Importance: Alopecia areata (AA) is a complex immune-mediated disorder that causes nonscarring hair loss. Previous reports have documented preferential targeting of pigmented hair follicles with sparing of gray, nonpigmented hair follicles in alopecia lesions. Thus, immune targeting of melanogenesis-associated proteins in melanocytes and keratinocytes represents a potential mechanism for the inflammation that targets anagen hairs in alopecia areata.
Objective: To investigate the association of alopecia areata with hair color among White residents of the UK.
Design, setting, and participants: This matched, case-control study conducted in October 2020 used a large prospectively acquired cohort and included data that were collected from the UK Biobank, a large-scale prospective resource designed to study phenotypic and genotypic determinants in adults. A total of 502 510 UK Biobank participants were reviewed for inclusion. Among these individuals, 1673 cases of alopecia areata with reported hair color were captured and matched by age and sex to 6692 controls without alopecia areata using 1:4 matching.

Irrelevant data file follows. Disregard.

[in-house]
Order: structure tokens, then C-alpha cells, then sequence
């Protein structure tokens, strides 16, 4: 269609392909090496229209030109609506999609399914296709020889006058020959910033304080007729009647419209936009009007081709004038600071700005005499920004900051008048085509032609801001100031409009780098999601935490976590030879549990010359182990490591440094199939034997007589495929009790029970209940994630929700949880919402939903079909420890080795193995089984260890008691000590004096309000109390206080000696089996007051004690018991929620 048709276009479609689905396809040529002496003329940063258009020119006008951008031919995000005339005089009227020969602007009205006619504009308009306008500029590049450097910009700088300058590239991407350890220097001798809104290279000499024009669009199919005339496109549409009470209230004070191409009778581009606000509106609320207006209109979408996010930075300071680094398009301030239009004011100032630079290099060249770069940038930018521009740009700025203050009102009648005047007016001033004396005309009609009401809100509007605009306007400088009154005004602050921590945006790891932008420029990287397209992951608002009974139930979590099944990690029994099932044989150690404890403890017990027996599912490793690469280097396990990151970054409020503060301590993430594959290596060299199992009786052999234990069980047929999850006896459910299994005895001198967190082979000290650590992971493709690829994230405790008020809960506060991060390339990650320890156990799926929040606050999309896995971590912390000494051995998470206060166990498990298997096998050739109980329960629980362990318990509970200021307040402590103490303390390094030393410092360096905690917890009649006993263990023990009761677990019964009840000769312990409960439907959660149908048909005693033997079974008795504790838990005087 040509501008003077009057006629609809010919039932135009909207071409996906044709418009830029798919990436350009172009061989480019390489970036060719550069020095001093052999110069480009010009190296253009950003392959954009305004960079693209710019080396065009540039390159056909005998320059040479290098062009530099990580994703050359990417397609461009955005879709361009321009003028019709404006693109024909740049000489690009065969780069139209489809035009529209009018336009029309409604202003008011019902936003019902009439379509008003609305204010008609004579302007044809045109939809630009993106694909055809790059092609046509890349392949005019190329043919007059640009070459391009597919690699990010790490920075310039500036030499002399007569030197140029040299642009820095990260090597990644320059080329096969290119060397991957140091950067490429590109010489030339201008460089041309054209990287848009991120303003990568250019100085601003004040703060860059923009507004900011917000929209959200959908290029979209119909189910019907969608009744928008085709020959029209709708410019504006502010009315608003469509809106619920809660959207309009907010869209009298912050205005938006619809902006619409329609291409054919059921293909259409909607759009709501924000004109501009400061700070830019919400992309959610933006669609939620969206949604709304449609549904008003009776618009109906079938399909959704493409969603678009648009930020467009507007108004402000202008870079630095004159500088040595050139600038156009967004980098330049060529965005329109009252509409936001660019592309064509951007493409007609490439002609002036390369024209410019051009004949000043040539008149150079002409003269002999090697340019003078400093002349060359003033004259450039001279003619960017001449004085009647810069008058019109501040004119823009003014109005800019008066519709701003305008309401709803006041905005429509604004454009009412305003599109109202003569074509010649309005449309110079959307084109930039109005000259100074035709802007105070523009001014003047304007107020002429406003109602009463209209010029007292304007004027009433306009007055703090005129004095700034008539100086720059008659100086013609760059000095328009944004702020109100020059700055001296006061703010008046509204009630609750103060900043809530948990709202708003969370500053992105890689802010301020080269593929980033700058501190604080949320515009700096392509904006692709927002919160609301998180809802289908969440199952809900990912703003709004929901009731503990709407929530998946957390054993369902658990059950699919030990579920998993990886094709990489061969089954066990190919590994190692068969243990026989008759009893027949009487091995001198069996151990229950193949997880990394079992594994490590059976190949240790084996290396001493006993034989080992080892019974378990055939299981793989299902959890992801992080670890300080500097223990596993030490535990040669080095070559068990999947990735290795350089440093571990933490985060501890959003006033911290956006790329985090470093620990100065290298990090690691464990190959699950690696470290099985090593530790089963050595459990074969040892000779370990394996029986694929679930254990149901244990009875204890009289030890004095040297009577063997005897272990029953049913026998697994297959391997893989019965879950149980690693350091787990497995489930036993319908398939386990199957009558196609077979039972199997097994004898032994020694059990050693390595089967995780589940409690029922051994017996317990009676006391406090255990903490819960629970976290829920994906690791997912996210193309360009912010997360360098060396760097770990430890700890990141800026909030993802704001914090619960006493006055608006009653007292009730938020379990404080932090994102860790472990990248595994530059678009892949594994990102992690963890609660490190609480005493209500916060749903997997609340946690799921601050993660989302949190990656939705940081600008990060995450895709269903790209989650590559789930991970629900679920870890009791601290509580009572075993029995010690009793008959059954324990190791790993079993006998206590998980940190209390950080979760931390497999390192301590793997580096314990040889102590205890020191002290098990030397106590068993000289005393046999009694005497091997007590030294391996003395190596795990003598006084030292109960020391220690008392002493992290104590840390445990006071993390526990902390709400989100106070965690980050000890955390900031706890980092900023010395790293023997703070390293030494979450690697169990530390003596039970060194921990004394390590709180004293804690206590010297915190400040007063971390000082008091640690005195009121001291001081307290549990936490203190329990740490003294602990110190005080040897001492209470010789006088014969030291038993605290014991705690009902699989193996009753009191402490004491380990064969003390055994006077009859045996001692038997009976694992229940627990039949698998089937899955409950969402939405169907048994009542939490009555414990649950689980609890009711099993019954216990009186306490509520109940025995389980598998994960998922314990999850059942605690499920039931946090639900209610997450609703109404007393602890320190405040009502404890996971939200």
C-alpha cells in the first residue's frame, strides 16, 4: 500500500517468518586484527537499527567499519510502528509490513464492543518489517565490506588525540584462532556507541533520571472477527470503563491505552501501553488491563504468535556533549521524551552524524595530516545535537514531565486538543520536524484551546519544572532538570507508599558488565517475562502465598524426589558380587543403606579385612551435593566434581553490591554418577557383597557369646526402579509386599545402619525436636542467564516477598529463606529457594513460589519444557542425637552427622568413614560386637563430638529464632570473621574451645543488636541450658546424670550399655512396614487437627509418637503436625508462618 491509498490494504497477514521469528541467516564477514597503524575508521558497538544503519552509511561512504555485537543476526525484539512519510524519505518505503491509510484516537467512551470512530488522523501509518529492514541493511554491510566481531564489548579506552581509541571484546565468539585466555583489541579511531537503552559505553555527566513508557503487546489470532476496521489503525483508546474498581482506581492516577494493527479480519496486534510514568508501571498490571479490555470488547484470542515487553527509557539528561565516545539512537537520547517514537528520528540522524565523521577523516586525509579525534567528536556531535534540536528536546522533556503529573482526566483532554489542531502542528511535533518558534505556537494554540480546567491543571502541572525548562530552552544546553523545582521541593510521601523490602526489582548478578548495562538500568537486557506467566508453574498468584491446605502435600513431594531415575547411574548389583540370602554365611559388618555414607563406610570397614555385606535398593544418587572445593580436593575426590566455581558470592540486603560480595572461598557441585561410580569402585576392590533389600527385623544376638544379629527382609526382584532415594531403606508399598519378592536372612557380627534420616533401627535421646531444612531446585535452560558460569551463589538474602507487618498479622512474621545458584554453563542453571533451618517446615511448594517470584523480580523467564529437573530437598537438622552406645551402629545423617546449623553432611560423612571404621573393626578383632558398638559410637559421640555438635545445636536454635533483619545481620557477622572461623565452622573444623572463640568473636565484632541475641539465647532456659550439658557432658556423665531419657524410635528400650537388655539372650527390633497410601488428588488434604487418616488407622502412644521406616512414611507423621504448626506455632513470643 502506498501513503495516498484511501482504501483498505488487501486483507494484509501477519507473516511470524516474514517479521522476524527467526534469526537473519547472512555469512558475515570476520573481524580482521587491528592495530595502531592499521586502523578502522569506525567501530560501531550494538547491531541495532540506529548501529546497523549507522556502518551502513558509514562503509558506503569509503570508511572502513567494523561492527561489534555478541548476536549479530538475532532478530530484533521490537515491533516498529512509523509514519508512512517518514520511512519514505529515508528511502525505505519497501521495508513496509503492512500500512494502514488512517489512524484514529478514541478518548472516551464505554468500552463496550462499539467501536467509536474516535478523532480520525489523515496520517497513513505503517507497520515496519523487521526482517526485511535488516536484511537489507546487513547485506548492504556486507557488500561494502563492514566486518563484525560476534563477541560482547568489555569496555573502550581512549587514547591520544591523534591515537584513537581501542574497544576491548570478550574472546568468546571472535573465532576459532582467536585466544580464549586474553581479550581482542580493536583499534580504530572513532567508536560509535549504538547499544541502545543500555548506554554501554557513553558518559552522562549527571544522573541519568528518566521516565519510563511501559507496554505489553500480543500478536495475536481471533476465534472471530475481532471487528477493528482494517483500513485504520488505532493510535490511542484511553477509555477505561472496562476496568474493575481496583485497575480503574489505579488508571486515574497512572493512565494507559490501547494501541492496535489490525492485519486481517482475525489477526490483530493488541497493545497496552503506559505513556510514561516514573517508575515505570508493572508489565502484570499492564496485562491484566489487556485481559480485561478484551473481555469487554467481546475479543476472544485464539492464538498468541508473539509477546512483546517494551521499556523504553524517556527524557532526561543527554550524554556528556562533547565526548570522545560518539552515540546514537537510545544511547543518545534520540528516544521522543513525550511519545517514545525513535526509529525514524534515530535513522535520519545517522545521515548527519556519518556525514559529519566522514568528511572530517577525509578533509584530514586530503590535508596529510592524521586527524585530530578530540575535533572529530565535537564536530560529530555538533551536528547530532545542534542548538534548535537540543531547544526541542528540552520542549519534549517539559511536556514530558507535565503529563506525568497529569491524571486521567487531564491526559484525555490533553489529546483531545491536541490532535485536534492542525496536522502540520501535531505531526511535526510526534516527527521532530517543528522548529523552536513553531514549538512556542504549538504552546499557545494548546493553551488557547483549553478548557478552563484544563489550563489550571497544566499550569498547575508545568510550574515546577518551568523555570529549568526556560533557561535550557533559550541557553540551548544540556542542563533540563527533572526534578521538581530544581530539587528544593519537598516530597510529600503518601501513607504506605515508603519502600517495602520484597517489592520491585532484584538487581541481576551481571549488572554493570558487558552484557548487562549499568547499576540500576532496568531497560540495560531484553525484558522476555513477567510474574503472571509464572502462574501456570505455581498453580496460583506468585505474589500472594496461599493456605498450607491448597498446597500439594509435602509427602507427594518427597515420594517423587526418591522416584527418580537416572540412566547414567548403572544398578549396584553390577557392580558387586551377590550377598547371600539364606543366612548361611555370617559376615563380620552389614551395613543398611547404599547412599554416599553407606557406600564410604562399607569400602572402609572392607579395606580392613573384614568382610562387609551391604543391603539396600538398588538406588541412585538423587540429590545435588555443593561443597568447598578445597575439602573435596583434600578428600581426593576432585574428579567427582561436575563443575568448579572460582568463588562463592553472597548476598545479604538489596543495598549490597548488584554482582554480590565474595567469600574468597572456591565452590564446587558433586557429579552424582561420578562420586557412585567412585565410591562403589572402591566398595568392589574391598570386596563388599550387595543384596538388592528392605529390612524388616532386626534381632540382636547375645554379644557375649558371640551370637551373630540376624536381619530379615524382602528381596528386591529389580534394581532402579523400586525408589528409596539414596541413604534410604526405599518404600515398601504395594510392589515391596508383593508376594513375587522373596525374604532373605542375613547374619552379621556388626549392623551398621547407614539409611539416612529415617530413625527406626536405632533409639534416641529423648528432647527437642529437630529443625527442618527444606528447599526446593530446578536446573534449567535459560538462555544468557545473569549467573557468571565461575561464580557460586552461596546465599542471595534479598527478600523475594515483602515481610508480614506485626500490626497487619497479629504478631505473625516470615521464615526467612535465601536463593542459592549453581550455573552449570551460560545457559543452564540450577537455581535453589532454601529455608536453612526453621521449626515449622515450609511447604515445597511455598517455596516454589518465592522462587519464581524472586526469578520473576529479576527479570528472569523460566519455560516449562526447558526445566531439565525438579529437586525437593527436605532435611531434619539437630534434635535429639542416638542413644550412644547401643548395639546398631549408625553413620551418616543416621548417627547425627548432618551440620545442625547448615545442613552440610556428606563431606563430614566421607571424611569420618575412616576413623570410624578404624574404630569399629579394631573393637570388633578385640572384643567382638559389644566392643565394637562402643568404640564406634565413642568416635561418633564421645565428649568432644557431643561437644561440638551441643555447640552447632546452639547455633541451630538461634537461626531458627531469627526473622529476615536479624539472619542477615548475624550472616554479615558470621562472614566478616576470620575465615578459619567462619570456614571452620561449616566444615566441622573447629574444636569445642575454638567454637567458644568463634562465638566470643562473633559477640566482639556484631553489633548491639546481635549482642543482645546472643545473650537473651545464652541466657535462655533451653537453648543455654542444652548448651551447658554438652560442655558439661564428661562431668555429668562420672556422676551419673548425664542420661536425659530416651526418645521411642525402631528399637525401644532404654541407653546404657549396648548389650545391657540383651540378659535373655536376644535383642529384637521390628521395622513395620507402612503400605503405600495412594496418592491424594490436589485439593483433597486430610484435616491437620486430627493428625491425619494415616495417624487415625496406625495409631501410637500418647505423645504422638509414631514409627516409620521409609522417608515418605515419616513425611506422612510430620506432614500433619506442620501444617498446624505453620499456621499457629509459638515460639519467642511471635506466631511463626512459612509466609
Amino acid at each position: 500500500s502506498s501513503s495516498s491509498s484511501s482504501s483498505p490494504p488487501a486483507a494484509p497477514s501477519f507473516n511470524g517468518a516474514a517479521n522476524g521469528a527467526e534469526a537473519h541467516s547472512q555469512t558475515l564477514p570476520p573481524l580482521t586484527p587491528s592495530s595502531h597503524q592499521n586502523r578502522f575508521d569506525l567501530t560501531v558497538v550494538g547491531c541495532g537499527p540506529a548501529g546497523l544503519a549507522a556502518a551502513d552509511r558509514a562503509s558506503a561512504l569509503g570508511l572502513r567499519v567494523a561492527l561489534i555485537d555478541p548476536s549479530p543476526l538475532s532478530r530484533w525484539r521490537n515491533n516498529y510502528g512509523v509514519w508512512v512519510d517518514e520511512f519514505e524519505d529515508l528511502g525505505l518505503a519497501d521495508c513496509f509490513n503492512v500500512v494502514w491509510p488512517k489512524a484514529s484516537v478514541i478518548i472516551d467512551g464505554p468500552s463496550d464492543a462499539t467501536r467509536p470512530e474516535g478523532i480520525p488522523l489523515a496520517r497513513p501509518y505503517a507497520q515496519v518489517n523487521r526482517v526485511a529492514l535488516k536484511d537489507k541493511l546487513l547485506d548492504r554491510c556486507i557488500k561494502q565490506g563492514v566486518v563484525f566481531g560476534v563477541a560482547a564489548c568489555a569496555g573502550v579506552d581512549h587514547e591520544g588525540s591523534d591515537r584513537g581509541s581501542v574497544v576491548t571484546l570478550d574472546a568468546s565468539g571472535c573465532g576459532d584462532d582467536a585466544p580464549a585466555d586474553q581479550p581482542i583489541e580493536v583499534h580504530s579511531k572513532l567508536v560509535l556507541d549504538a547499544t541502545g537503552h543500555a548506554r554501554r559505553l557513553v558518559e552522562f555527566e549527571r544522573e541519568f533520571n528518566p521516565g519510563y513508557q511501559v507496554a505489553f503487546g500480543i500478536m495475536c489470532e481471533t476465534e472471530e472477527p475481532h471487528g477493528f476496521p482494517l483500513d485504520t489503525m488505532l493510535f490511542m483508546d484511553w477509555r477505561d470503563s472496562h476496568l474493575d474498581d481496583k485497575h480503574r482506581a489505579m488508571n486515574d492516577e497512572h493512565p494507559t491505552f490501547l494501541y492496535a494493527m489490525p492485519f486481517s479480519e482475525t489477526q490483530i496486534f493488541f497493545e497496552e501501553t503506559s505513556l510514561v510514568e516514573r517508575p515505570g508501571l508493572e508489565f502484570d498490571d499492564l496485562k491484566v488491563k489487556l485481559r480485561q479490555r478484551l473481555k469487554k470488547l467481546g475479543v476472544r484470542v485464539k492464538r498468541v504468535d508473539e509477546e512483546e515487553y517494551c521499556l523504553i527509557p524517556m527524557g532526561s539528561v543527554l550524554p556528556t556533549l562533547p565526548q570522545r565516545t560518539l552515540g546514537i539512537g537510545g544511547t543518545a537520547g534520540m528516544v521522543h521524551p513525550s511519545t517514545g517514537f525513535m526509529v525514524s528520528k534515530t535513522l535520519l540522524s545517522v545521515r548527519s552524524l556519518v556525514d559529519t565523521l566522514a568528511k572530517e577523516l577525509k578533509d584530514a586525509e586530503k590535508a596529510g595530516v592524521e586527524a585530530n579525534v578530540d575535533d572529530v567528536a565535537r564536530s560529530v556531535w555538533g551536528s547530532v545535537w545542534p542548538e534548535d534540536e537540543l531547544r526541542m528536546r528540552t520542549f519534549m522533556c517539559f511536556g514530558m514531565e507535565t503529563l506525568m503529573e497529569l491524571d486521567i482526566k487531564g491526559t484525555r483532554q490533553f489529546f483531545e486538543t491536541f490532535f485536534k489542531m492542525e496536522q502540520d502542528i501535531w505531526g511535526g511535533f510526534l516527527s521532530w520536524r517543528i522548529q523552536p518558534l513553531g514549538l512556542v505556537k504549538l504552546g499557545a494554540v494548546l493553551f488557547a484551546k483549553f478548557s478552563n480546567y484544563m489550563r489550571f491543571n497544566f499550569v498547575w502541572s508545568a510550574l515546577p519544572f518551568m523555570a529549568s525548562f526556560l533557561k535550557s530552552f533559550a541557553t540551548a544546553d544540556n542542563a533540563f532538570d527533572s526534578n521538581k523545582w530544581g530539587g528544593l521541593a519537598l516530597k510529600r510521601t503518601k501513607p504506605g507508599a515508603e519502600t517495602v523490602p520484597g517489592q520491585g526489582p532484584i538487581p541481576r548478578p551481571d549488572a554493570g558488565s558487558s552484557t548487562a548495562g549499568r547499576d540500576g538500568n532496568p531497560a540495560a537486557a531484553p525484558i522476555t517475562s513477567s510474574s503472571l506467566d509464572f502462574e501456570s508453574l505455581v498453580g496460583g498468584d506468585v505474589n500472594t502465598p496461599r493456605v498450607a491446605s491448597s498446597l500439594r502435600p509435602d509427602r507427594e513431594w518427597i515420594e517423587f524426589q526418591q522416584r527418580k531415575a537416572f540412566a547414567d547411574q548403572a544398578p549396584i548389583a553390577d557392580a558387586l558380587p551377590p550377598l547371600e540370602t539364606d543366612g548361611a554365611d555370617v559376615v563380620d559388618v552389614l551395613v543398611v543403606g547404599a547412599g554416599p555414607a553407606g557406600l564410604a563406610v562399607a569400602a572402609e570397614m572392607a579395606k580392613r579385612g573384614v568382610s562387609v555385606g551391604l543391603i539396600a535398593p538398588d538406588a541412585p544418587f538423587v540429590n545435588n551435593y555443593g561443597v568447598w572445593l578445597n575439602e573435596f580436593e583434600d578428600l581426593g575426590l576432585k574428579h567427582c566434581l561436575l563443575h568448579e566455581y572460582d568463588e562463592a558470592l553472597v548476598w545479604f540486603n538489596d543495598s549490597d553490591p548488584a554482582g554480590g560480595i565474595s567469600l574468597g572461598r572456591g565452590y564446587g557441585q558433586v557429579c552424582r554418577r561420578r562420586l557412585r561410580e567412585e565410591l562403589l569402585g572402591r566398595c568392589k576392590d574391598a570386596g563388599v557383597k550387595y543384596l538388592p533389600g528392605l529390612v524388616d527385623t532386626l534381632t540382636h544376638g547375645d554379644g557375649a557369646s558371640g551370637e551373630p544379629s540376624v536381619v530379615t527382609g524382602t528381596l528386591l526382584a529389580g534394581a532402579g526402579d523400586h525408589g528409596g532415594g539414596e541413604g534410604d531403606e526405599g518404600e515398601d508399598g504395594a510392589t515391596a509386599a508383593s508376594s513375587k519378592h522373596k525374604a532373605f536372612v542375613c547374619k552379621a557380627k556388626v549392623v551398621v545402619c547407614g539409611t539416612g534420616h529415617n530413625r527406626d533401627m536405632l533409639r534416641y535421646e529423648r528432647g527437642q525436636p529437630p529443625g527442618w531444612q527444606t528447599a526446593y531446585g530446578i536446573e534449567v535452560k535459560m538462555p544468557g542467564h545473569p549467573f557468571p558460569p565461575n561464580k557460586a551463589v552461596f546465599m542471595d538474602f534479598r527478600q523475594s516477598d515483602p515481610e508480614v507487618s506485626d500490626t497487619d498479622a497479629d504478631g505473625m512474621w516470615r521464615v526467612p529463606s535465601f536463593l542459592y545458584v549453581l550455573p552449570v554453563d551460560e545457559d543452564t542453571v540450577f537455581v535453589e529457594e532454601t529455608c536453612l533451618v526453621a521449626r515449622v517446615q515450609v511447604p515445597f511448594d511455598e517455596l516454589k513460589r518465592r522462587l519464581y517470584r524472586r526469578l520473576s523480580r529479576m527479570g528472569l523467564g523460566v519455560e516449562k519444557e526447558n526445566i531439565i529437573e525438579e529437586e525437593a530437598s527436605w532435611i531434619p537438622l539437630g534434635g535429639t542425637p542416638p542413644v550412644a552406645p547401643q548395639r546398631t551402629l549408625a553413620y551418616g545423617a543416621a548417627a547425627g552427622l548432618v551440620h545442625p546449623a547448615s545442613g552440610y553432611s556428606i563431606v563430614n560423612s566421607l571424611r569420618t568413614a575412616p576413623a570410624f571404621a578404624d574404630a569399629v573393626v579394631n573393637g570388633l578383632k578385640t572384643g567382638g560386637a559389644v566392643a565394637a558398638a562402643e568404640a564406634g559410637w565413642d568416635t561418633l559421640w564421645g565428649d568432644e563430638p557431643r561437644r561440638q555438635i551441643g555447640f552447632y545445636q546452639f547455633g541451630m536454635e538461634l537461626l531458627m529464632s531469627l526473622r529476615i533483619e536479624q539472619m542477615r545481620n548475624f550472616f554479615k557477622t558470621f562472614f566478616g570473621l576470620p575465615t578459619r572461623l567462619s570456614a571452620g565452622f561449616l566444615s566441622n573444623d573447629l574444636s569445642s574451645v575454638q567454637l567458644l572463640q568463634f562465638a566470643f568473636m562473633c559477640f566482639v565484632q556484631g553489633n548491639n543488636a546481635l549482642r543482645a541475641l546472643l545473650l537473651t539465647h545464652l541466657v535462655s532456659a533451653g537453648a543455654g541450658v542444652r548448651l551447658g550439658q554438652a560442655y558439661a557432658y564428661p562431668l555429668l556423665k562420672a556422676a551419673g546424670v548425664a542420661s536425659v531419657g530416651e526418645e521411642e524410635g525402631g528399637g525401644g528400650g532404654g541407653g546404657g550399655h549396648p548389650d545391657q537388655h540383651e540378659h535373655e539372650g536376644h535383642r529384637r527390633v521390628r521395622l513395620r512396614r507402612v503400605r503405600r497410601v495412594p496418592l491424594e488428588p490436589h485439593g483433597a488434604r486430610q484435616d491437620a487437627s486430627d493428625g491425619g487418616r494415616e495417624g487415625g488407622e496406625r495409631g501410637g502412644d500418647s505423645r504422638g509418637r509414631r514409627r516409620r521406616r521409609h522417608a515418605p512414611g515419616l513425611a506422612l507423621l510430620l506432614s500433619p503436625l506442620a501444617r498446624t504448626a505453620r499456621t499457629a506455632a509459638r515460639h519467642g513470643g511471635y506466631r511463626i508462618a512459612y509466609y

Main outcomes and measures: Conditional logistic regression analysis was performed, in which the outcome variable was alopecia areata and the main predictor was natural hair color before graying. The variables considered included diabetes, hypothyroidism, hyperthyroidism, and vitiligo.
Results: Of 464 353 participants, 254 505 (54.8%) were women, and the mean (SD) age for those with alopecia areata was 46.9 (16.5) years. Alopecia areata was significantly more common in individuals with black (adjusted odds ratio [aOR], 2.97; 95% CI, 2.38-3.71) and dark brown hair (aOR, 1.26; 95% CI, 1.11-1.42) compared with light brown hair. In contrast, blond individuals exhibited significantly decreased alopecia areata compared with those with light brown hair (aOR, 0.69; 95% CI, 0.56-0.85). Red hair color was not significantly different from light brown hair.
Conclusions and relevance: The findings of this matched case-control study seem to indicate that alopecia areata is modulated by natural hair color, preferentially targeting darker hair. Our results support a previously proposed model of alopecia areata in which immunity is directed against melanogenesis-associated proteins in the anagen hair follicles. However, further study is needed to more precisely understand the immunopathogenic association between alopecia areata and hair color.